Concerned caregivers have asked me if the products shown on infomercials really teach babies how to read. I’ve also been told by parents that their school-aged child “HATES reading!” Given that reading significantly impacts the education a child receives, it is an important topic to address.
Reading has been linked with language development, comprehension skills, ability to take the perspective of others, level of vocabulary and overall level of intelligence. The level at which someone can read effectively, will in turn determine their education potential. So, don’t we want to give our children the skills to achieve?
Products that toute being able to teach infants to read have been extremely popular, with parents uploading recordings of their children’s results to websites such as Youtube. However, there are problems behind these programs. For example, the most popular product on the market was not researched for its effect on long term literacy and academic skills. Basically, the creator has no idea if it will help a child get better grades once they enter school. Also, these programs tend to confuse language acquisition with reading. It is important to remember that reading does not necessarily mean comprehension, i.e. does a toddler really know what a ‘quadrangle’ is? Unlikely. Finally, The American Association of Pediatrics recommends that children younger than 2 years do not view television. In fact, any screen time usage, including tablet pcs and video game equipment that are used by reading programs, should be limited in toddlers.
Although a 9- to 12-month-old may chew on a book or bang it on the floor, parents should still encourage children by including books in their repertoire of play objects – Dr. Jill Fussell, assistant professor of pediatrics at the University of Arkansas for Medical Sciences
A child’s reading and comprehension development occurs across time, with milestones that happen by different ages, much like overall development. In fact, before a child is even born, they may begin to learn reading skills. Parents who read aloud to pregnant bellies are doing wonders for their children. The unborn child is can hear and will learn the singy-songy voice used in reading. Researchers have also found that newborns show preference for stories they heard in the womb versus stories they hadn’t.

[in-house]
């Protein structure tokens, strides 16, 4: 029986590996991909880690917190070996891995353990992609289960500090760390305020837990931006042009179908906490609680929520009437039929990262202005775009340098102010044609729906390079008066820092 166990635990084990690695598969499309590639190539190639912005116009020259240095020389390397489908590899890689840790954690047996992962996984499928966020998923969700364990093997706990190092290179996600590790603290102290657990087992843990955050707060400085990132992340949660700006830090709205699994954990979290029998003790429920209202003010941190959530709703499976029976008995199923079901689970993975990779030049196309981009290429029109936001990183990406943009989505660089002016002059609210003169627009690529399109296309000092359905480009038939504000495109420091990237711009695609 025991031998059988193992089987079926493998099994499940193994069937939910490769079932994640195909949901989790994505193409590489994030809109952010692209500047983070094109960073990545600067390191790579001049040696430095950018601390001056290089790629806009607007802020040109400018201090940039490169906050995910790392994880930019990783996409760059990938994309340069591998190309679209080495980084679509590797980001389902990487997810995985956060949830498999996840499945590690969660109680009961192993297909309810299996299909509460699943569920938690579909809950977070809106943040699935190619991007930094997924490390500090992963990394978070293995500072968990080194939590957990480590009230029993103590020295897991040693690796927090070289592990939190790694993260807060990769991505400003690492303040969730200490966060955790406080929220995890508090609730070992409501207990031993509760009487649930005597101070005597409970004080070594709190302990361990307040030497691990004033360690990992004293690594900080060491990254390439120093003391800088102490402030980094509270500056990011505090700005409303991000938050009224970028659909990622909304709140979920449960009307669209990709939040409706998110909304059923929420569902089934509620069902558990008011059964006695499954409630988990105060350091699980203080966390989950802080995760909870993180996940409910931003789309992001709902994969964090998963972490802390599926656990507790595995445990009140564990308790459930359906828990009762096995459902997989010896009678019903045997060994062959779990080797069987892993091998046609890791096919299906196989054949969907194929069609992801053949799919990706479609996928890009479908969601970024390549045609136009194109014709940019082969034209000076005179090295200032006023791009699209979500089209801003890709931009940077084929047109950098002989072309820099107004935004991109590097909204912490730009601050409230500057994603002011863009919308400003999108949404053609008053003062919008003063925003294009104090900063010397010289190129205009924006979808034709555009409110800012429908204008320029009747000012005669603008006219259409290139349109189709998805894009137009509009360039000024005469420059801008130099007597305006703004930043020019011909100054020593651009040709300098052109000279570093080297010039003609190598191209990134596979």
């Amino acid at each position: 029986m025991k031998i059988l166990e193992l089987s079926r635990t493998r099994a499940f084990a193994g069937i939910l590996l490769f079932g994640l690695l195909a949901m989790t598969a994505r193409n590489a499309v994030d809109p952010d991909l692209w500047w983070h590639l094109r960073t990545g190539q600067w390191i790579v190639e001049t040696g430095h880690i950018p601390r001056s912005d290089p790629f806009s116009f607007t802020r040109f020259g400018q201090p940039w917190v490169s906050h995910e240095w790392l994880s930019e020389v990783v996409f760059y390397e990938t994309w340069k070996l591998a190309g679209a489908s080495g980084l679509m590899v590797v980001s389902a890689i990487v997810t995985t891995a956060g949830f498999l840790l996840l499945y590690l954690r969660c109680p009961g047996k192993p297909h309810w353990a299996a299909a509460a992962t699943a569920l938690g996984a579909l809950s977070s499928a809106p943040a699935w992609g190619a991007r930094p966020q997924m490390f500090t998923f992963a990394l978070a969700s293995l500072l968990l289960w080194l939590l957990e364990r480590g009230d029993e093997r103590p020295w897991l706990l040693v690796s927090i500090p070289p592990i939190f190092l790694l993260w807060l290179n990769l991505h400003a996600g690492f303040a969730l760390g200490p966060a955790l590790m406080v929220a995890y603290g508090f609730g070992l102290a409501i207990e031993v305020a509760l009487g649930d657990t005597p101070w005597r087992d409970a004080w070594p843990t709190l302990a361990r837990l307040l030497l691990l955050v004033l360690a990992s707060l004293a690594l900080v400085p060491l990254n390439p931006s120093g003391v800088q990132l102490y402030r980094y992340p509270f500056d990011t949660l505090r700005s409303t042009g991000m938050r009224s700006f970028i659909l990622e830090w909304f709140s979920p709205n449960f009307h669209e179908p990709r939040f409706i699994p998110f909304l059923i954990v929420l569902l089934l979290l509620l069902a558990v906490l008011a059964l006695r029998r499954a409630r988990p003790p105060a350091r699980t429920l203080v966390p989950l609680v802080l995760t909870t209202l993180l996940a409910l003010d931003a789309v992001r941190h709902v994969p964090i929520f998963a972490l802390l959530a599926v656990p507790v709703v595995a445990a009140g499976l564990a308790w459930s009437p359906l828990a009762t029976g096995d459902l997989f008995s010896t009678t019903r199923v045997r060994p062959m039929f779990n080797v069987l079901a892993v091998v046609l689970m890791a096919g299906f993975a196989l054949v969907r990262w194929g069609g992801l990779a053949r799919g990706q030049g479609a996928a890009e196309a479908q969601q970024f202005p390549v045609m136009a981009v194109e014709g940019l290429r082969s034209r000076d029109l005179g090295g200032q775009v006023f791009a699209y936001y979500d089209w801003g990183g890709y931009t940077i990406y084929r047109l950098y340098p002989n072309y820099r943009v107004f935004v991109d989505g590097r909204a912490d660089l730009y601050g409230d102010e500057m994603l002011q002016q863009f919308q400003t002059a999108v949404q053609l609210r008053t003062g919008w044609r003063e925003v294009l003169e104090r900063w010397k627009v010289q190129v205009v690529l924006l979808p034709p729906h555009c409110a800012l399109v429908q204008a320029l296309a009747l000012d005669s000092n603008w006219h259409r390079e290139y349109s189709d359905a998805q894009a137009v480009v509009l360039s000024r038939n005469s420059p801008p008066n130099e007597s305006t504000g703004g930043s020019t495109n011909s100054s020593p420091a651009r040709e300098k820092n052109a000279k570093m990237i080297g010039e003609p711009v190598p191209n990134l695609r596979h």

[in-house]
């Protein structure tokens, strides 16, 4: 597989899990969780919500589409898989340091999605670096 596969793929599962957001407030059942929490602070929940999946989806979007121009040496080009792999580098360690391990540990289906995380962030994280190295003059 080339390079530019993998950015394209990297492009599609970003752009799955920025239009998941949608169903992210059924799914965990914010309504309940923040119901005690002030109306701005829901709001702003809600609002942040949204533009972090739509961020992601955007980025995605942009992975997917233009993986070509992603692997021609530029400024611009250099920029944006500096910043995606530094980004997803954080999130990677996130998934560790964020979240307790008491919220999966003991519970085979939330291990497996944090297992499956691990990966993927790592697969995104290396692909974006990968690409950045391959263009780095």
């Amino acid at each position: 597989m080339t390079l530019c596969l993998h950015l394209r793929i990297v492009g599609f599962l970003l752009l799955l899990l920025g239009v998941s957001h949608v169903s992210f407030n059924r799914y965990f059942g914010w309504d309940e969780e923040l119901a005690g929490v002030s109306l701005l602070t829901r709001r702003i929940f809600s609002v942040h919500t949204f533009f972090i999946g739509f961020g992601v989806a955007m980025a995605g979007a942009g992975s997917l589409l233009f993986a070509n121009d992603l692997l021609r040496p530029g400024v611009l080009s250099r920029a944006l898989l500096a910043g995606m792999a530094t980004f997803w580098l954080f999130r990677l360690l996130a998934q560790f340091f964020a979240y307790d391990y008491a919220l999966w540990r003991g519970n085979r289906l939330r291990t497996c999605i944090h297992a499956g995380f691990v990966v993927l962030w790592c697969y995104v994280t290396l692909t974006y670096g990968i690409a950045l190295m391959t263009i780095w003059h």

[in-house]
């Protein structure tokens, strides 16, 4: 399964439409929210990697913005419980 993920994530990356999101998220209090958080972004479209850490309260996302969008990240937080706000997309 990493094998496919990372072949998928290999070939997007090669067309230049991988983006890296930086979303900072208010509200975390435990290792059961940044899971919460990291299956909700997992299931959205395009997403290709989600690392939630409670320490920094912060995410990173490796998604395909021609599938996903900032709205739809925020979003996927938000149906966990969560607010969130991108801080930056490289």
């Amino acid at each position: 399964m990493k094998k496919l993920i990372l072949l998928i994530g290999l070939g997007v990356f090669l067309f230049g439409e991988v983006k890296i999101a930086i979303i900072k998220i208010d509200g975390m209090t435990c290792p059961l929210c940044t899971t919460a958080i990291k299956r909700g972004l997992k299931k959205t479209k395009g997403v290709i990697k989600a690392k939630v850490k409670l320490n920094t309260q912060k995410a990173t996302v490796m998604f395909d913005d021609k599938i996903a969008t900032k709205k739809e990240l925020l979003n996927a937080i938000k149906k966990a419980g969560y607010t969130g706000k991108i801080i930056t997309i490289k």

Ensure your child gets on an age-appropriate course to reading success:
The home, followed by school environment, largely determines a child’s likelihood and willingness to read. Parents play an important role. Toddlers whose parents read to them showed greater language and literacy skills when they entered school. Researchers have also found that parents who read are more likely to have children who read; in other words, reading is another area in which children learn by example. Parents who report that their child hates to read, may have themself hated to read. Or, they may have significant reading difficulties (seen in 1 out of 5 adults). For these parents, addressing their own reading challenges, through such programs as Adult Literacy, may in turn help their child’s reading development.
Parents can also train their children to love reading by showing them how to love books. Having books in bedrooms or on display in the home, as well as teaching a child to respect and not destroy books goes a long way.
The American Academy of Pediatrics suggests ways in which parents can foster reading in children:
- Set aside time every day to read together. Many children like to have stories read to them at bedtime. This is a great way to wind down after a busy day and get ready for sleep.
- Read books that your child enjoys. After a while, your child may learn the words to her favorite book. When this happens, let your child complete the sentences or take turns reciting the words.
- Do not drill your child on letters, numbers, colors, shapes, or words. Instead, make a game out of it and find ways to encourage your child’s curiosity and interests.
- Run your finger under the words as you read to show your child that the print carries the story.
- Use funny voices and animal noises. Do not be afraid to ham it up! This will help your child get excited about the story.
- Stop to look at the pictures; ask your child to name things she sees in the pictures. Talk about how the pictures relate to the story.
For more on early literacy, Read More below.